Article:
Ayahuasca the hallucinogenic plant brew originated in the Amazon basin. It is the indigenous tribes of that area that have discovered the formula for the medicine, which in itself is already a mystery. Ayahuasca is made from two different plant species: the leaves of the chacruna bush (Psychotria viridis) and the stems of a vine (Banisteriopsis caapi). Only the combination of these two plants, cooked for hours, unlocks the psychedelic and visionary qualities of the brew. The vine provides alkaloids that inhibit the destruction of DMT, the actual psychoactive chemical which is found in the leaf, in the human gut, making it accessible for absportion into the bloodstream and ultimately the brain.
How did these tribes know which plants to combine when there are some 40,000 different plant species found in the Amazon rainforest and how did they know, that they needed to be cooked for hours in order to achieve a psychedelic effect in the human body? It is a mystery to western science. The indigenous of course know that they received the instructions from the plants themselves. And we should take them serious. Indigenous cultures are oral cultures, they don’t have a written history nor a western style science. But the time it takes to become a shaman and the rigorous practices connected to it can be likened to the time a doctor spends in school and university. The healing work of a shaman and the work with plants in indigenous cultures are very similar to processes in science. They are based on experience, re-evaluation and best practice. Science creates objective knowledge based on trials and assumptions, that are tested to see if they are reproduceable, and if not, correctable. In this way we can achieve and open exchange of objective information. The indigenous traditionally don’t have laboratories nor books but their methods are scientific and interpersonally verifiable.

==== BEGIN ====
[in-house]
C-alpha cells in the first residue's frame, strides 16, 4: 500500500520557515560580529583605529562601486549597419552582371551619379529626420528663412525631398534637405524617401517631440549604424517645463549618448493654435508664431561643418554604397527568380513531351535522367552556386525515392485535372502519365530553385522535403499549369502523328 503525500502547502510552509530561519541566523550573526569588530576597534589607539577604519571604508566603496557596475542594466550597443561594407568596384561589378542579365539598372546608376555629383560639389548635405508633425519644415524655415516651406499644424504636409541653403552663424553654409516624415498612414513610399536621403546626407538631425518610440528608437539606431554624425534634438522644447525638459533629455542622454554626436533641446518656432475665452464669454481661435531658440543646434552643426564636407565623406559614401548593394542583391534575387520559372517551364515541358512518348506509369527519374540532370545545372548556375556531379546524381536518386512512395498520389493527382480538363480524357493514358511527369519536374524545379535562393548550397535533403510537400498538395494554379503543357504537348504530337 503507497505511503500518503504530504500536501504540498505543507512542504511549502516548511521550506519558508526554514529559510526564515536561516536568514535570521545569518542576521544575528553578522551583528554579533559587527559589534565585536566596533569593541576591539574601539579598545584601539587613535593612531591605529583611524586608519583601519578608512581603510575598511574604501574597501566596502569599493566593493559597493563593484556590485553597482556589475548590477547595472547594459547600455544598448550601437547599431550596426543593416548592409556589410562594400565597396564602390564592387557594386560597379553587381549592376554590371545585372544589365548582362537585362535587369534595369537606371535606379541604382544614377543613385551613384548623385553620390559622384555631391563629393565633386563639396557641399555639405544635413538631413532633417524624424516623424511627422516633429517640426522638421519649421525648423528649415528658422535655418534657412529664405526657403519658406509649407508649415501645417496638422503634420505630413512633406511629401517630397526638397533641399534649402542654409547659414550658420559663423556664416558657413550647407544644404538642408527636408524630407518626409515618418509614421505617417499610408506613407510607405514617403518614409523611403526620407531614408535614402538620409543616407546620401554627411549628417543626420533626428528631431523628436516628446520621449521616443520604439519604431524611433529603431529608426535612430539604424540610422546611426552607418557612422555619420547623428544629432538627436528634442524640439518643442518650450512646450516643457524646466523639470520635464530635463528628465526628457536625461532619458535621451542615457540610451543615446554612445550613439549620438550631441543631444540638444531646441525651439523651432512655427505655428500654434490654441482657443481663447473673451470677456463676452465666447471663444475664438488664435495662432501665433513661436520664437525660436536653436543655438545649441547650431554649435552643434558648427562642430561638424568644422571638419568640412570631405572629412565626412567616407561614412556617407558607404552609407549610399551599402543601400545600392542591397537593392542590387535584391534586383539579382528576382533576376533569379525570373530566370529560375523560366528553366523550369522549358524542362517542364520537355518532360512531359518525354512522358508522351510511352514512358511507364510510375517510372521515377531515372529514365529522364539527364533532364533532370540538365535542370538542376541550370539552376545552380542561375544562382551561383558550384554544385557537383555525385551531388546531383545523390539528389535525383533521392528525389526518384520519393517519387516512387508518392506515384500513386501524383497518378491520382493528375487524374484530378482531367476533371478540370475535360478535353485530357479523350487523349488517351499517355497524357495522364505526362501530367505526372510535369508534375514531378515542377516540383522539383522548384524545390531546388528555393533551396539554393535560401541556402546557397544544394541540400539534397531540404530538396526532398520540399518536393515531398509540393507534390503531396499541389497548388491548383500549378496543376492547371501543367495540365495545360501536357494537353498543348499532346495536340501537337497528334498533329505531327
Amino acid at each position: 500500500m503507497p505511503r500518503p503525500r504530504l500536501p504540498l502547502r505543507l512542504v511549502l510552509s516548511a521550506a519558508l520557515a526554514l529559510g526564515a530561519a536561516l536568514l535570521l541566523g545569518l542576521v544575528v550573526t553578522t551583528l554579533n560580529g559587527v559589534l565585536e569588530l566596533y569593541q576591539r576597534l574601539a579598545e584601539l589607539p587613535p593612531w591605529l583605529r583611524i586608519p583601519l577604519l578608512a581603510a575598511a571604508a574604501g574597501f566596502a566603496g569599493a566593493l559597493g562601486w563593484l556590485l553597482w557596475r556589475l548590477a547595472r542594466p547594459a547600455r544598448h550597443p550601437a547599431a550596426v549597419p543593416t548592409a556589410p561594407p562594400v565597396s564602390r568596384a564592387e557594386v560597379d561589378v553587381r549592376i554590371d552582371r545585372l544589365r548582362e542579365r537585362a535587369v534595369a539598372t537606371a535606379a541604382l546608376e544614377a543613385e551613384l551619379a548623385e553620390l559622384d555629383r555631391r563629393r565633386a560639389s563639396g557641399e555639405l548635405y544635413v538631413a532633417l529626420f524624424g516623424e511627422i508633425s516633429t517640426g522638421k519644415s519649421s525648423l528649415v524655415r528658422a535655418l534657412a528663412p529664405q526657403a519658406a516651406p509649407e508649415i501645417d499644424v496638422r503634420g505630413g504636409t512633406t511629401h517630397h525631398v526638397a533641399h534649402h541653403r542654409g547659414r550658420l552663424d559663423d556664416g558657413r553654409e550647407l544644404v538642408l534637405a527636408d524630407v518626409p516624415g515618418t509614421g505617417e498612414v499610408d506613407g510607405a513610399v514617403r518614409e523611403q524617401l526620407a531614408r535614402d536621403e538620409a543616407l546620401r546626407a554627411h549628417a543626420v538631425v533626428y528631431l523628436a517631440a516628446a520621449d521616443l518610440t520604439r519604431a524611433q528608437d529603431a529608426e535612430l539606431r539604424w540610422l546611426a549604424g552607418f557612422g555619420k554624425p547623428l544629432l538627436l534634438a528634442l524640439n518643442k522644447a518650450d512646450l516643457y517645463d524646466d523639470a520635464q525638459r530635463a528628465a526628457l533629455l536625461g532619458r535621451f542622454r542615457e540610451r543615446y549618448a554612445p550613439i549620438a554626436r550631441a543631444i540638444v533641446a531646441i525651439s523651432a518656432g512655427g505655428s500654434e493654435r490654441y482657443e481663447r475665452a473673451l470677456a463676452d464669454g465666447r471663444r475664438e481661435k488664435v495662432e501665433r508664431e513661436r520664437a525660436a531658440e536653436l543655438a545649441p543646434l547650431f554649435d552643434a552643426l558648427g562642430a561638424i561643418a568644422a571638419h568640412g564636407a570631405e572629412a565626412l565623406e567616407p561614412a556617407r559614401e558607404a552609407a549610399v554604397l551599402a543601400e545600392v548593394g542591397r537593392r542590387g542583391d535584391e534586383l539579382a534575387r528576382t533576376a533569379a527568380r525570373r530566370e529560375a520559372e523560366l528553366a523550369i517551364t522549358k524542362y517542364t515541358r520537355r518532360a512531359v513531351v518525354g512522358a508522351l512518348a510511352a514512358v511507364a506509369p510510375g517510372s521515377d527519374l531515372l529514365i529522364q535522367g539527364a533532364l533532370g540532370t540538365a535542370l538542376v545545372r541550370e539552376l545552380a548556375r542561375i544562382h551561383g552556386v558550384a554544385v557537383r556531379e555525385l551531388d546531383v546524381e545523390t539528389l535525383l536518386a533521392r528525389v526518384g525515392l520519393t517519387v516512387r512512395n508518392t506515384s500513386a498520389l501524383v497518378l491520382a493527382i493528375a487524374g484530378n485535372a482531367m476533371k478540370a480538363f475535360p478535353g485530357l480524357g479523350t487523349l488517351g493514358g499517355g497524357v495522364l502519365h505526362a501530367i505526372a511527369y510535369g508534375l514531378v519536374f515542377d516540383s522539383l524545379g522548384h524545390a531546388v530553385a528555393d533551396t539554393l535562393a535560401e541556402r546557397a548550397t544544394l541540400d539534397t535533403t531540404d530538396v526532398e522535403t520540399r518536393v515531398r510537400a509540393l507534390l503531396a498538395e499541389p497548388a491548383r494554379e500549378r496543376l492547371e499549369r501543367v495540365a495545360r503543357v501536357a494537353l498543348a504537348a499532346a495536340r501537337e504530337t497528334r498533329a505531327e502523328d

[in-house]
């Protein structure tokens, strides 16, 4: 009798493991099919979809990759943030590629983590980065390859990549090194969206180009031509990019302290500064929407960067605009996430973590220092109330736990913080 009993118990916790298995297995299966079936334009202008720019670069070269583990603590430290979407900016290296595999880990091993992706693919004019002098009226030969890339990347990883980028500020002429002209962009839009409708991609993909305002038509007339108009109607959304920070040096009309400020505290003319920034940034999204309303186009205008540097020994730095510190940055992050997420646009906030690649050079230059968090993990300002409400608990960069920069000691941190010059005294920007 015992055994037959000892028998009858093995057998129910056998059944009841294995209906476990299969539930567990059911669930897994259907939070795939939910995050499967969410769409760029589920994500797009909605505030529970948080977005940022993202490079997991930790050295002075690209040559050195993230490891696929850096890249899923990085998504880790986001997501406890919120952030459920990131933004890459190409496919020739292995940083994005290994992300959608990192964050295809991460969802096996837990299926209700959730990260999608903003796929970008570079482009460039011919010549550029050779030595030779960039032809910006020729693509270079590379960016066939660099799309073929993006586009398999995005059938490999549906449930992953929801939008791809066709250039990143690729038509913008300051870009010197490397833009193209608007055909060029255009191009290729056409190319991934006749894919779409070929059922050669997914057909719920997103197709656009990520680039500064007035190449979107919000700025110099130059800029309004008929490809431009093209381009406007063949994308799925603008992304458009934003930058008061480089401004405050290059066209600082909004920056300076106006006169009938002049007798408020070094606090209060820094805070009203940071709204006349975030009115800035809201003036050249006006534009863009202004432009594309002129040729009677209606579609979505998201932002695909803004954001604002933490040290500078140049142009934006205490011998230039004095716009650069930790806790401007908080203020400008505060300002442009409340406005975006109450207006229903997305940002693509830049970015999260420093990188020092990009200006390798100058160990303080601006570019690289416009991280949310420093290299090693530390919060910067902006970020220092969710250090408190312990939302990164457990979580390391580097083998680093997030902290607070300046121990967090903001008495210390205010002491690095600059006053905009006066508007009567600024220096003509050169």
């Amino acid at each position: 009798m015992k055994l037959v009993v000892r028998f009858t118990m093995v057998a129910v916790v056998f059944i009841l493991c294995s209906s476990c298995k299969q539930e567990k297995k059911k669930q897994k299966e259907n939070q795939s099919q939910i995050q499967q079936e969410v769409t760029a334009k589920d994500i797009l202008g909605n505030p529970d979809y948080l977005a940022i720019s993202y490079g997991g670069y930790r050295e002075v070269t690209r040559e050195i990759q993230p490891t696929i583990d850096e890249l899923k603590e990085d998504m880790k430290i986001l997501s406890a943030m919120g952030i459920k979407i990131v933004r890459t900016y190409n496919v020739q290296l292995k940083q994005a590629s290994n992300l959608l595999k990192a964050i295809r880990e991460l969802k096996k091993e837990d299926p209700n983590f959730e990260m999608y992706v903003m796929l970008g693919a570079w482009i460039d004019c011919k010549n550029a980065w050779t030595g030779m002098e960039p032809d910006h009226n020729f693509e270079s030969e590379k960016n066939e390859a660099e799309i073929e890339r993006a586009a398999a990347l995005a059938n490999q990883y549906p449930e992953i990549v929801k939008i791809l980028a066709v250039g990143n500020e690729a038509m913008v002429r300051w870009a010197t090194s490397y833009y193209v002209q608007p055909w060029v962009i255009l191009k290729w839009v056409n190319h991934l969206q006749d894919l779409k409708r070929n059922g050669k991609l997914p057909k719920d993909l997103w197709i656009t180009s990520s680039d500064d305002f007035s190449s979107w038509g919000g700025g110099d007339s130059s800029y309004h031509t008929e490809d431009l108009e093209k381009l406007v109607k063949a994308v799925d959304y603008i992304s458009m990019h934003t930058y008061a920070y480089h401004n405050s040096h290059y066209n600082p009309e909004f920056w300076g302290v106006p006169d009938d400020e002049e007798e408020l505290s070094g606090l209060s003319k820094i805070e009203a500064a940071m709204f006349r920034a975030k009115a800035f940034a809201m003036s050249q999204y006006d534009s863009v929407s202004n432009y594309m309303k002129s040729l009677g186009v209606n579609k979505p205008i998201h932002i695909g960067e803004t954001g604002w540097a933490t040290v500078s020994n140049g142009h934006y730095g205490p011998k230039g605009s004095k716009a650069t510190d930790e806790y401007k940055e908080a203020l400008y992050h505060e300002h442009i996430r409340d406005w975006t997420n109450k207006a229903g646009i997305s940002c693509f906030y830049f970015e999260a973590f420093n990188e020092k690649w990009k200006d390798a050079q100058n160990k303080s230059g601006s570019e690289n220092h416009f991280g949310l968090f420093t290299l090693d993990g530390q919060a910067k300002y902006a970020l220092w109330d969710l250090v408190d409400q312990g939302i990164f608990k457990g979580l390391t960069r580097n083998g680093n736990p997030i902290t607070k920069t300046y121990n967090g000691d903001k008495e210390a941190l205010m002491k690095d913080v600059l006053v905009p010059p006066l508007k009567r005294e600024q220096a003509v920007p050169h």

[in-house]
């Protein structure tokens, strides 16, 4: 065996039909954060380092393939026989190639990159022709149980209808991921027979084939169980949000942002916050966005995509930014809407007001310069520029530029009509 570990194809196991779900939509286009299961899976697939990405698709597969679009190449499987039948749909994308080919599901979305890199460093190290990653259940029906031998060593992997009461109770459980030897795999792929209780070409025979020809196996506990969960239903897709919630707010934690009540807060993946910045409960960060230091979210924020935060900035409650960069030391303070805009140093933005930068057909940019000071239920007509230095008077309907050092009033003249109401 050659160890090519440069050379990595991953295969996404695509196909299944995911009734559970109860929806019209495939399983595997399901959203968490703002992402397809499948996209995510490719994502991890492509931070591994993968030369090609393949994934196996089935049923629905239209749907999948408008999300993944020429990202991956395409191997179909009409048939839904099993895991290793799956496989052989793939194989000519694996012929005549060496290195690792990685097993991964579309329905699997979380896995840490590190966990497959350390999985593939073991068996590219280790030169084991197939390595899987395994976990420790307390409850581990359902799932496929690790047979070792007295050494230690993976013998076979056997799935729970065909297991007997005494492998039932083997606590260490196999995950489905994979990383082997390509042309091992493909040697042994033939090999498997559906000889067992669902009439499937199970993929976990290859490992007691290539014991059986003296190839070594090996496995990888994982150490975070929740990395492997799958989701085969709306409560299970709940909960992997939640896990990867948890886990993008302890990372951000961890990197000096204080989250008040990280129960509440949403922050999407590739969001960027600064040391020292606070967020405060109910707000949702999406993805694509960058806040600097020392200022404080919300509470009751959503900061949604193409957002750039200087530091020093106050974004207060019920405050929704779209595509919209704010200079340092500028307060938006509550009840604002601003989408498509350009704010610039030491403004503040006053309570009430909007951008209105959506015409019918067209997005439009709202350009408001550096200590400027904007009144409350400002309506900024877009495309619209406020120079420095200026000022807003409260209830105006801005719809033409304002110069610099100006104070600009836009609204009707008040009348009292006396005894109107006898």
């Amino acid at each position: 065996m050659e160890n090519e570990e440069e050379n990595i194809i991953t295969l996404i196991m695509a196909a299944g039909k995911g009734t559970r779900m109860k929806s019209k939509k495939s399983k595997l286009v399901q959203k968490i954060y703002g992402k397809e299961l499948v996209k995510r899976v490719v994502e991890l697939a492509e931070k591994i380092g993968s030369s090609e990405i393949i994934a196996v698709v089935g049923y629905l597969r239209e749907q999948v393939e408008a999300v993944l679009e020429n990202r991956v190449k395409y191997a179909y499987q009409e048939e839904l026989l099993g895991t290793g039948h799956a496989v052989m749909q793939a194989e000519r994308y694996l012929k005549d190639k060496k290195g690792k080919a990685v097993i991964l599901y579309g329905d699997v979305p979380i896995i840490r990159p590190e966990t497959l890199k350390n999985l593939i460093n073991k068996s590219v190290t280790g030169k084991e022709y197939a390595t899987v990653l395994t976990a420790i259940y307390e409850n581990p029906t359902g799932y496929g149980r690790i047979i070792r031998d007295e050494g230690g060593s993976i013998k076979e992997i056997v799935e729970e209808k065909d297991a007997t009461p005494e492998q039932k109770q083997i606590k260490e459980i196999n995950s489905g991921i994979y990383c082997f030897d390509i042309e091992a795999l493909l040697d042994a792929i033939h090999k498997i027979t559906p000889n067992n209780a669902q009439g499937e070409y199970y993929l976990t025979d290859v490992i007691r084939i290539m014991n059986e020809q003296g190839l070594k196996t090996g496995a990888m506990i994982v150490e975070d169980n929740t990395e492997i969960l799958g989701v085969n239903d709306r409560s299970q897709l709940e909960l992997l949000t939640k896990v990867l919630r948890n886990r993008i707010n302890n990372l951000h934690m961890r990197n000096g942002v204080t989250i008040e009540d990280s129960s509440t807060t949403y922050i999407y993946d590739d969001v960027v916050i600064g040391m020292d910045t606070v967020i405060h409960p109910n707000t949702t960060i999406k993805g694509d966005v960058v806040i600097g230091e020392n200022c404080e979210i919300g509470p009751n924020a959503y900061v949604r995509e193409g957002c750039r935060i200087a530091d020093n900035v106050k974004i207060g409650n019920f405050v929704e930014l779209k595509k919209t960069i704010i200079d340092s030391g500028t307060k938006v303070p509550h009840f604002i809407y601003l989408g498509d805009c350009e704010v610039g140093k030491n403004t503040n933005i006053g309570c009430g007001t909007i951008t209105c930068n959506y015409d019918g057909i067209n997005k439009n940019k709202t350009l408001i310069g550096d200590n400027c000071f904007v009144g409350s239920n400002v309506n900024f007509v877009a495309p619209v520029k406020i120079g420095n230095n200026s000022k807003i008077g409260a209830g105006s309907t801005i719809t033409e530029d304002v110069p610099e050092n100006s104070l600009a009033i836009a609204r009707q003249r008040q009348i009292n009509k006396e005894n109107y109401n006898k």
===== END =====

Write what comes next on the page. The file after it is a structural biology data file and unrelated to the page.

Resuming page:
For the Huni Kuin people Ayahuasca plays a central role in their culture, even their creation myth speaks of how the knowledge of Ayahuasca came to them through the mythical first shaman, Yube. Yube fell in love with an anaconda women and went with her to the bottom of a lake, where she taught him all the secrets of the sacred plant medicines. After having children with the anaconda woman Yube returns a few years later to his old village and brings with him the knowledge of the sacred plant medicines.
A western person who wants to know more about the Ayahuasca medicine is well advised to make the journey into the Amazon and learn with the indigenous plant medicine and healing experts.
Txana Ixã Huni Kuin is a Pajé or a traditional plant healer as well as a political and cultural authority of the Huni Kuin People, in Altamira village, Tarauacá River, Acre, Brazil.
He speaks about the healing qualities of Ayahuasca, the necessity of plant diets and why western people who want to drink Ayahuasca should come to the Amazon.